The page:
Definition of MS relapse
Multiple sclerosis (MS) relapse is defined as a new neurological deficit in any system, with objective findings, Developing acutely or sub-acutely, with a duration of at least 24 hours, with or without recovery, in the absence of fever or infection. Relapses could be associated with Systemic infections, Stress, Postpartum period, and assisted reproductive technique (ART).
Due to the relationship between viral or bacterial infections and relapses, preventive vaccination is reasonable and recommended.
Pseudo-relapse is similar to symptoms in the presence of fever, heat exposure, infection, menstrual period, and stress. Affects the same body part as in the previous relapse, although symptoms may not be as intense. It should be considered when patients report symptoms similar to past MS relapses.
Importance of relapse treatment
Treatment of MS relapses helps to shorten the duration of relapses and lessen the disability. Residual deficits may persist after MS relapse and contribute to the stepwise progression of disability.
Evaluate patients with possible MS relapse within 1 week (or 5 working days) of the onset,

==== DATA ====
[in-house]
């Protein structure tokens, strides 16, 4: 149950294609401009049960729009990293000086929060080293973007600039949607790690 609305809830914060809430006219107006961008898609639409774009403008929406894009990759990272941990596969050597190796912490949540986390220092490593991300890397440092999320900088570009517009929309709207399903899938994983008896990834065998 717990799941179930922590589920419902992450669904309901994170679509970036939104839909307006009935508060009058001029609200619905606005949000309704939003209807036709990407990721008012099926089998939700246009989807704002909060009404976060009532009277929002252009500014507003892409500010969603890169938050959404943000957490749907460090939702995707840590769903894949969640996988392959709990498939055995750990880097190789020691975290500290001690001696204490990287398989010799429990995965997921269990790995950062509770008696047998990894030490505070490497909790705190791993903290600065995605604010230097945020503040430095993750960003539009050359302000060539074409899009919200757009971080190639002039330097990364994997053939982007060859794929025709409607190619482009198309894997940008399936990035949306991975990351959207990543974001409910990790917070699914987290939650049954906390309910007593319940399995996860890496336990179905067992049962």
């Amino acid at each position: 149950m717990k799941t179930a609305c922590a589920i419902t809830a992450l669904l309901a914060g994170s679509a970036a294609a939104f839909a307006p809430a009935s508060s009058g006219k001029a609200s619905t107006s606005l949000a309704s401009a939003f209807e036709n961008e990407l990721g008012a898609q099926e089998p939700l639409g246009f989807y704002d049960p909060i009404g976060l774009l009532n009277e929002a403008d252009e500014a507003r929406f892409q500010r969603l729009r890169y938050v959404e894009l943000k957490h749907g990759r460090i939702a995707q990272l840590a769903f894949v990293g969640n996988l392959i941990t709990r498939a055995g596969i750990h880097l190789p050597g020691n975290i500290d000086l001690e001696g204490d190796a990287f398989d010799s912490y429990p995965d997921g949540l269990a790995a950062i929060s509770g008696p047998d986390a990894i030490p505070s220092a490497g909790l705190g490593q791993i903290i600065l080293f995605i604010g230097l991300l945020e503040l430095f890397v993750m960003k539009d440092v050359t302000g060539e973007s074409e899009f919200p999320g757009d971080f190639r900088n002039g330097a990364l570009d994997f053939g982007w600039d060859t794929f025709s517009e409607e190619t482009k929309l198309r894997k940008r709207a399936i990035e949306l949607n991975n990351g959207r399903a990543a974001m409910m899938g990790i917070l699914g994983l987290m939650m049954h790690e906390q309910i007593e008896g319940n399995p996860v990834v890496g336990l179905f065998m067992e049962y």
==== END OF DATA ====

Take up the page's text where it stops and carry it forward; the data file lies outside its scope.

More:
Rule out pseudo-exacerbation; (clinical and laboratory signs of infection, exposure to high temperature).
No need to stop DMDs during relapse treatment.
Good clinical response may be achieved 2-3 weeks after treatment.
Mild MS attack may not require immediate treatment,
Moderate to severe relapses with disabling symptoms should be treated.
Starting treatment as early as possible (within 1 week) is best.
Relapse treatment can be successful as late as 1 to 2 months after relapse.
MRI is not indicated for MS relapse diagnosis, as it is a clinical diagnosis. However, an MRI may be done for a different reason; such as to assess the adequacy of the current disease-modifying therapy. If MS relapse is confirmed, treatment should be started as soon as possible.
The FDA approval for MS relapse is IV methylprednisolone. High-dose steroid treatment was defined as at least 500 mg methylprednisolone or equivalent. As usual, 1 gram per day for 3-5 days is considered. Oral prednisone tapering should be noted on an individual basis. However, some data suggest no additional benefit for oral taper. lack of improvement by 2 weeks as an indication for additional treatment. In patients not respond to initial treatment, especially clinical worsening following first-line treatment, the second line of treatment is followed. Plasma exchange, every other day for up to 5 to 10 exchanges is the best-supported option as second-line therapy.